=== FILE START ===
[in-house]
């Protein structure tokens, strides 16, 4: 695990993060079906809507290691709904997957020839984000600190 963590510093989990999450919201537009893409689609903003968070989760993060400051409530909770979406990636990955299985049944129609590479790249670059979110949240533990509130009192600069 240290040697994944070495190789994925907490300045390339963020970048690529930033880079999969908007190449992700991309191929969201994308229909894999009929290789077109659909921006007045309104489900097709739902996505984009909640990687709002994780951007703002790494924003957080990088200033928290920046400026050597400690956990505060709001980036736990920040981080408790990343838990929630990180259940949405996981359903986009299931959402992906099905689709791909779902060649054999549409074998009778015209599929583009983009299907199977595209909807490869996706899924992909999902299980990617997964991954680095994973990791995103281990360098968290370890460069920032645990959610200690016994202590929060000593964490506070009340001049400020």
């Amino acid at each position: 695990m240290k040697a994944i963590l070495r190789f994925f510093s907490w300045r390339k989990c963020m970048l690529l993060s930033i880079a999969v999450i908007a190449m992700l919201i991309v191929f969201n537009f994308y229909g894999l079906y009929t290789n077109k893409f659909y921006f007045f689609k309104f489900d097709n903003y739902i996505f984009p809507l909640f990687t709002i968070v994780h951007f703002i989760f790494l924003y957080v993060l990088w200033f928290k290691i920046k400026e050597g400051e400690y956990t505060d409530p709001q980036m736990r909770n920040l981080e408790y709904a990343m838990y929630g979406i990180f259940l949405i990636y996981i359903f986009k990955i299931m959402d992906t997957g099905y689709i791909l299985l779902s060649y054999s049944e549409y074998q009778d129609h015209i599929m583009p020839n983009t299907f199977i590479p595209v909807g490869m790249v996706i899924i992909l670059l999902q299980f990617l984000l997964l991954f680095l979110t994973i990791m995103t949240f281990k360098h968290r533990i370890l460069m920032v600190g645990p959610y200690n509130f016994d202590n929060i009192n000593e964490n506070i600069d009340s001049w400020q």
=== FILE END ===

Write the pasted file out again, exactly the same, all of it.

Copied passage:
[in-house]
């Protein structure tokens, strides 16, 4: 695990993060079906809507290691709904997957020839984000600190 963590510093989990999450919201537009893409689609903003968070989760993060400051409530909770979406990636990955299985049944129609590479790249670059979110949240533990509130009192600069 240290040697994944070495190789994925907490300045390339963020970048690529930033880079999969908007190449992700991309191929969201994308229909894999009929290789077109659909921006007045309104489900097709739902996505984009909640990687709002994780951007703002790494924003957080990088200033928290920046400026050597400690956990505060709001980036736990920040981080408790990343838990929630990180259940949405996981359903986009299931959402992906099905689709791909779902060649054999549409074998009778015209599929583009983009299907199977595209909807490869996706899924992909999902299980990617997964991954680095994973990791995103281990360098968290370890460069920032645990959610200690016994202590929060000593964490506070009340001049400020």
């Amino acid at each position: 695990m240290k040697a994944i963590l070495r190789f994925f510093s907490w300045r390339k989990c963020m970048l690529l993060s930033i880079a999969v999450i908007a190449m992700l919201i991309v191929f969201n537009f994308y229909g894999l079906y009929t290789n077109k893409f659909y921006f007045f689609k309104f489900d097709n903003y739902i996505f984009p809507l909640f990687t709002i968070v994780h951007f703002i989760f790494l924003y957080v993060l990088w200033f928290k290691i920046k400026e050597g400051e400690y956990t505060d409530p709001q980036m736990r909770n920040l981080e408790y709904a990343m838990y929630g979406i990180f259940l949405i990636y996981i359903f986009k990955i299931m959402d992906t997957g099905y689709i791909l299985l779902s060649y054999s049944e549409y074998q009778d129609h015209i599929m583009p020839n983009t299907f199977i590479p595209v909807g490869m790249v996706i899924i992909l670059l999902q299980f990617l984000l997964l991954f680095l979110t994973i990791m995103t949240f281990k360098h968290r533990i370890l460069m920032v600190g645990p959610y200690n509130f016994d202590n929060i009192n000593e964490n506070i600069d009340s001049w400020q």